Some rumors you just want to be true, and this is absolutely one of them. While many love Sydney, I think Melbourne is one of the greatest cities on earth, and I’d love any opportunity to get there faster from Europe. Qantas has teased “Project Sunrise” ultra-long haul flights, but at this point it’s just that.

However, there’s a rumor floating around in British Airways world of a potential Melbourne, Australia service return, complementing their one stop London-Singapore-Sydney flights. It’s nothing more than a rumor at this point, but there’s actually solid logic and good sourcing behind why it may well be true. One can only hope…

OANS – On Board Airport Navigation System

British Airways has been tight lipped about new destinations for the Airbus A350 and other fleet deployments, but one group has always had an inside track – pilots.

Before a route is launched, the airline must purchase on board digital documents which pilots use for situational awareness on the ground, called the on-board airport navigation system (OANS), and like many things in the modern world, each airport must be purchased separately!

These are basically an extreme version of Google Maps for pilots of each airfield.

They don’t come cheap, airlines only buy what they need and these documents are precisely how pilots figured out the Airbus A350-1000 would be flying to Boston and Austin later in the year, well before any official announcement or notification.

According to multiple BA pilots with first hand knowledge, Melbourne is now a listed destination in the on board digital airport navigation system. Again, every other airport available in this important flight system is an actual British Airways A350 destination, or will soon be, with service announced.

At the very least, this would indicate that the Airbus A350-1000 is being considered for a return of British Airways service to Melbourne, Australia.

What’s unknown is whether the potential flight would be served as a new one hop, a la the current Singapore-Sydney Boeing 777 flight, or whether it might have longer range ambitions via a new set-up, which would mean a start date much further afield. Could they out sunrise, project sunrise?

New A350 deliveries could offer slightly amended spaces better suited for ultra long haul flights, going with a more premium heavy configuration the way Singapore Air has made the A350-900ULR work for New York-Singapore, with business and premium, sans economy.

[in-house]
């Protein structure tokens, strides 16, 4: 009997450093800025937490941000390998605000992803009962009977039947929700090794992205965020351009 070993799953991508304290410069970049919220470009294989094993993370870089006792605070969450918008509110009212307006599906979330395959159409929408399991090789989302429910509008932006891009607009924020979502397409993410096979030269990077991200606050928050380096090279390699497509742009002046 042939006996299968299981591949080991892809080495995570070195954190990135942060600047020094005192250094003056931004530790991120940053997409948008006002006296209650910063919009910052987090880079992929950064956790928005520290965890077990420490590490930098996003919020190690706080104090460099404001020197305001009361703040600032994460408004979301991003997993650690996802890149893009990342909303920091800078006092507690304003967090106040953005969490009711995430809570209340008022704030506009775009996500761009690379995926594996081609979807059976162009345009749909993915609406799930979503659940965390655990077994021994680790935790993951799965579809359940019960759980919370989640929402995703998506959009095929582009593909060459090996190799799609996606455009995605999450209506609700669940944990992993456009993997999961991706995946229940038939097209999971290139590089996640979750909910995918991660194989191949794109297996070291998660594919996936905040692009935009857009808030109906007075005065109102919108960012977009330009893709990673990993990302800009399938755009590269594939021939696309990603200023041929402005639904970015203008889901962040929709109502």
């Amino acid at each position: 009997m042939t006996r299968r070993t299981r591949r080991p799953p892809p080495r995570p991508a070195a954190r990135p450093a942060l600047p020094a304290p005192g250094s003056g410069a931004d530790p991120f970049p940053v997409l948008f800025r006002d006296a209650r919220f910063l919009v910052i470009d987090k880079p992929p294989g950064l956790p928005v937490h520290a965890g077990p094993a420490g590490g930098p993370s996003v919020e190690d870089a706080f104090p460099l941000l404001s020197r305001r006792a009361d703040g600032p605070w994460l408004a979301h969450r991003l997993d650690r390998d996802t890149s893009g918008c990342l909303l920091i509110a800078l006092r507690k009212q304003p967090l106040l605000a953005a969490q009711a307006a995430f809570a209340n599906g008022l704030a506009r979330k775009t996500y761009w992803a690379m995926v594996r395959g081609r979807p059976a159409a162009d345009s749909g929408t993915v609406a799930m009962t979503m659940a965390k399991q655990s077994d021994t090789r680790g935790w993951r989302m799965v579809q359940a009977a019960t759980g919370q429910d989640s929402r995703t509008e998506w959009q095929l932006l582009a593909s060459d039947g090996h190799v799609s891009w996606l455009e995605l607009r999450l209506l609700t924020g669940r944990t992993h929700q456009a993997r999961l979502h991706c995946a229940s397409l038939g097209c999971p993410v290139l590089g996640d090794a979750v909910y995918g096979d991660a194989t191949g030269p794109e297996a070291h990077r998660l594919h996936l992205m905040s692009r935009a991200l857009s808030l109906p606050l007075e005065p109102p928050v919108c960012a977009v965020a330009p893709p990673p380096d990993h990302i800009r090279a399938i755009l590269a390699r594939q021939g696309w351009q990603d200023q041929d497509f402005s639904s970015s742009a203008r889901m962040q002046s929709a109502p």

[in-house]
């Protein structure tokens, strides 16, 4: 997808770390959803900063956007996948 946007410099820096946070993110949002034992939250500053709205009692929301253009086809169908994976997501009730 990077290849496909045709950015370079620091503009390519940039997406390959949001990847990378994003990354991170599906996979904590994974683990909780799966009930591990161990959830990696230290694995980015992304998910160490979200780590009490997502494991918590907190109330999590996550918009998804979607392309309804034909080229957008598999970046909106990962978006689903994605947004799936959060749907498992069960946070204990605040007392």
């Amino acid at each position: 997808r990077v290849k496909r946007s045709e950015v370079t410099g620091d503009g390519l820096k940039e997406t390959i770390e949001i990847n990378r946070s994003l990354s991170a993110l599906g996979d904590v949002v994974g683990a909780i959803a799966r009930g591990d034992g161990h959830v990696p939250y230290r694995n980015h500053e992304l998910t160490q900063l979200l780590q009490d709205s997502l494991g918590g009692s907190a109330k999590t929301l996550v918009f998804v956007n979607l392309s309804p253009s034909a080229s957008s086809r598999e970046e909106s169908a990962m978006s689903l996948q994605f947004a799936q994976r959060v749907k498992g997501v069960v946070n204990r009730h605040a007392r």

Could there be a larger Club suite cabin? That would certainly make economic sense, and Qantas already proved the concept with London-Perth.

Again, this is entirely a rumor, but airlines don’t typically buy access to airfields they don’t have on their planned route-map. This is an Airbus specific system, and airports are only loaded onto plane types which will actually fly the route.

The last time a rumor of this information tangent was floated, it was about A350-1000 service to Boston and Austin, and those both rang true in short order. Only time will tell, but to reiterate, airlines don’t buy these functions unless they plan to use them.

Obviously, this isn’t exactly an ideal time to launch a new service, but a one stop which could help ferry passengers could make sense.

An ultra long haul direct London-Melbourne flight is something the A350 is technically capable of completing with some modification, but present configurations only offer 16,100 km range (10,000 miles), which is 500 miles short of London-Melbourne.

Qantas made headlines earlier this year after a successful (longer) London-Sydney test flight with the Boeing 787-9 Dreamliner, albeit with hardly any passengers or significant weight to reduce range. The airline then surprised the world by selecting the Airbus A350-1000, the plane British Airways would use, for any future flights.

I, for one, would love it if British Airways pulled a rabbit out of the hat and found a way to make an Airbus A350-1000 configuration work for ultra-long haul. A one stop to Melbourne via Asia would be somewhat redundant, but a fast track on direct service to a key Australian destination – and one with lots of banking ; ) – would be a game changer, and perhaps quite a lucrative one…

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